Images of St Joseph are ubiquitous in the modern Catholic devotional landscape with his statues and figurines standing sentinel in every church and creche, but this was not always the case. The husband of Mary and foster father of Jesus spent the first centuries of Christian art as a great absentee, unaccounted for in visual representations of Christ’s birth and infancy.
The Silent Knight explores and chronicles the remarkable rise of Joseph’s iconography through masterpieces by some of history’s greatest artists. The first depictions of Joseph appeared in the fifth century, gradually evolving as the Church grew, accompanying the faithful through the vicissitudes of ecclesiastical history. Josephine imagery adapted at various times to provide inspirational role models for fathers, husbands, workers, the moribund, and even the pope, depending on the circumstances, leading to a striking variety of depictions in the history of art.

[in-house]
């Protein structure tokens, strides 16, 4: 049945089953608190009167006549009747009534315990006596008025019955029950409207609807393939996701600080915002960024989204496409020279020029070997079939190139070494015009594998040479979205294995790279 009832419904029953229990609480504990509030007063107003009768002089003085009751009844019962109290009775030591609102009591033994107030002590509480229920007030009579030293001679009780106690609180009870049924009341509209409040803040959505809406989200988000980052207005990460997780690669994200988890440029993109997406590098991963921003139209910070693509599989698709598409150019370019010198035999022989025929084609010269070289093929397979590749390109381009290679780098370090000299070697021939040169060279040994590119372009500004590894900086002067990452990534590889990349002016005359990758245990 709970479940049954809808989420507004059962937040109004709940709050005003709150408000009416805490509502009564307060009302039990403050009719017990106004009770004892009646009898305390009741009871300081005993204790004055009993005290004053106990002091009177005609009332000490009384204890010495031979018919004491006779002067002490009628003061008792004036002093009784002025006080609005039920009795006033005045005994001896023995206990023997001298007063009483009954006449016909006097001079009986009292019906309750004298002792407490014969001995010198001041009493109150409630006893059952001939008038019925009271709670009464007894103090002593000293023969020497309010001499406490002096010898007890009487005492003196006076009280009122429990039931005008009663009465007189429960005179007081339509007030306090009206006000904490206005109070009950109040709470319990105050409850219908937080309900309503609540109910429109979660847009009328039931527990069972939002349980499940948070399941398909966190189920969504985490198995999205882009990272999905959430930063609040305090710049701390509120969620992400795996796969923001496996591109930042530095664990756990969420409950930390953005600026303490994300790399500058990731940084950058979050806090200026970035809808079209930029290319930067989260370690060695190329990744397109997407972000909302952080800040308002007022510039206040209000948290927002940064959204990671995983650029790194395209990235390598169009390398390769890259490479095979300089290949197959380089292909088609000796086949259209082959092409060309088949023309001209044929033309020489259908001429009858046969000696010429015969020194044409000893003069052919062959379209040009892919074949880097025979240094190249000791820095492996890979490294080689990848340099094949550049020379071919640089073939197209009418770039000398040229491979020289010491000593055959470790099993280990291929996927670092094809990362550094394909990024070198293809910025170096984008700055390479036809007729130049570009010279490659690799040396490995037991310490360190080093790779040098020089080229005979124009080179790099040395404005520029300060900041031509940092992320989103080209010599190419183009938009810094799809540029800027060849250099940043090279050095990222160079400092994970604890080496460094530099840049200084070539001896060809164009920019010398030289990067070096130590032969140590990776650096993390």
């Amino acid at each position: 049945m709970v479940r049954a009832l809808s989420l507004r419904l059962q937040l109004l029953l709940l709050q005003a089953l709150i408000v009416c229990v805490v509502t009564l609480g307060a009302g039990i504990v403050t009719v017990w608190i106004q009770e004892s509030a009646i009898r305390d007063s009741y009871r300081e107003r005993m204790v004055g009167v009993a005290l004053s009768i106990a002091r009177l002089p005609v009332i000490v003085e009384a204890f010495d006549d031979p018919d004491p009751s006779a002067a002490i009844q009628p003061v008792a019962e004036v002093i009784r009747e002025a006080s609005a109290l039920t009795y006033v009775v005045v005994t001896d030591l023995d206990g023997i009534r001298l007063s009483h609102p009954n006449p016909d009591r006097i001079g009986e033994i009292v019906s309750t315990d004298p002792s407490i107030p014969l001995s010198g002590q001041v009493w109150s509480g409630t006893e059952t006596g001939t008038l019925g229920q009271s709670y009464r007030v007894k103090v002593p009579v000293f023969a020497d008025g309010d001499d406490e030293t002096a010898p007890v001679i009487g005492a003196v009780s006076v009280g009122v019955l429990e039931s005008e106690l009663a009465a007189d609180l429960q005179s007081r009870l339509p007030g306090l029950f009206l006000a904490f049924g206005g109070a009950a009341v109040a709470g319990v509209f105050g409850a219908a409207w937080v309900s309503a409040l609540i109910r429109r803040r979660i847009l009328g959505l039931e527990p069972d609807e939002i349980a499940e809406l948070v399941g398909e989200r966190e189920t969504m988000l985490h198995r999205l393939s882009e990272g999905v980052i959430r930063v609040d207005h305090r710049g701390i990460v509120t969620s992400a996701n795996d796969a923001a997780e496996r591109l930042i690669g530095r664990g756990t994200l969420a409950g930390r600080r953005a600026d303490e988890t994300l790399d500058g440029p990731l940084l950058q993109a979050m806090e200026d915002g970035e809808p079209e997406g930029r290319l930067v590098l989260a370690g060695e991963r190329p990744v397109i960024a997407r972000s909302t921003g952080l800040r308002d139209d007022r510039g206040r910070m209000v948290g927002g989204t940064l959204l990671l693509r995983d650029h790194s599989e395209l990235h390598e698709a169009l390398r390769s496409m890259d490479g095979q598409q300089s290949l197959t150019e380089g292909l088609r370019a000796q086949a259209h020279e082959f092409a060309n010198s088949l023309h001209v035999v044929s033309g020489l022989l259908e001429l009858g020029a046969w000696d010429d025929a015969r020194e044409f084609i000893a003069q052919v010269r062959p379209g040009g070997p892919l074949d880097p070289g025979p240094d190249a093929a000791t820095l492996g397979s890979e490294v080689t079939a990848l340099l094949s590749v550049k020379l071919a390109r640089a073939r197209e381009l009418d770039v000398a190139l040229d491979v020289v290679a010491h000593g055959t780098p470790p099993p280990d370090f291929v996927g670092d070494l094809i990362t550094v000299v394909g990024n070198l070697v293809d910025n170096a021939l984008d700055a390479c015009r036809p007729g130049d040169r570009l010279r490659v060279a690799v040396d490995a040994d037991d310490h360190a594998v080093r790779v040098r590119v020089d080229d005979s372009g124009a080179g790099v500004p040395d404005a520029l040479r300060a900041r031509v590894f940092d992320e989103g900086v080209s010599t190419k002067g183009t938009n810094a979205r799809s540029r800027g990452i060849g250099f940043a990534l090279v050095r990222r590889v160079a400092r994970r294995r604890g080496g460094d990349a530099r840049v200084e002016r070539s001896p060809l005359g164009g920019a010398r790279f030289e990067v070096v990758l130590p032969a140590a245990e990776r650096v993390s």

Each chapter of this book reveals a different facet of Joseph, contextualized in the history, spirituality, or controversy of the age, and demonstrates how artists applied their creative talents to communicate Joseph’s intercessory power to their audiences. Through the words and prayers of Saints Bernard of Clairvaux, Francis of Assisi, Bridget of Sweden, Francis de Sales, Teresa of Avila, Pius IX, and John Paul II, readers will learn how devotion to Joseph expanded in both the breadth of his intercessory powers and his geographical area of influence, galvanizing painters and sculptors to produce fascinating innovations in his iconography.
This richly illustrated book will guide readers through a spectacular gallery of images by Raphael, Michelangelo, Murillo, Giotto, Caravaggio, El Greco, and more, illustrating how each one of these creative geniuses chose to highlight the increasing number of attributes ascribed to this silent saint. Written to celebrate the Year of St Joseph declared by Pope Francis, The Silent Knight aims to deepen the faithful’s knowledge, appreciation, and devotion to this eminent Patron of the Universal Church through the extraordinary beauty that he has inspired.